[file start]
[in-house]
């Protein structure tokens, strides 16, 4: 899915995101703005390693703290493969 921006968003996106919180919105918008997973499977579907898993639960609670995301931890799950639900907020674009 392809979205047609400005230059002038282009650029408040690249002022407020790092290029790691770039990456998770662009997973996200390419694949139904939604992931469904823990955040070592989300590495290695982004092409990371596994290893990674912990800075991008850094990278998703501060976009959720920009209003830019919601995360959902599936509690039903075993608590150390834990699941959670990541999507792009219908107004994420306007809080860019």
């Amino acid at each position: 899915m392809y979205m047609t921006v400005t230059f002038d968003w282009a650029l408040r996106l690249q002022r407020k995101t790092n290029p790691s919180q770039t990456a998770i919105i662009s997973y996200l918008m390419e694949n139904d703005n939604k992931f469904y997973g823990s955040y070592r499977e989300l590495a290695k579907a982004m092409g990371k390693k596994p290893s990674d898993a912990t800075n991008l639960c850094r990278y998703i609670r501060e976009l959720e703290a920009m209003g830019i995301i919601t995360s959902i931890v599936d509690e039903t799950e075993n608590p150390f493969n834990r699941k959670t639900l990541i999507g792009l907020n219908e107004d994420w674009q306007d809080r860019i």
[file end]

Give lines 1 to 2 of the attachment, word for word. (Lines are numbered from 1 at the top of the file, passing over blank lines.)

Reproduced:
[in-house]
């Protein structure tokens, strides 16, 4: 899915995101703005390693703290493969 921006968003996106919180919105918008997973499977579907898993639960609670995301931890799950639900907020674009 392809979205047609400005230059002038282009650029408040690249002022407020790092290029790691770039990456998770662009997973996200390419694949139904939604992931469904823990955040070592989300590495290695982004092409990371596994290893990674912990800075991008850094990278998703501060976009959720920009209003830019919601995360959902599936509690039903075993608590150390834990699941959670990541999507792009219908107004994420306007809080860019």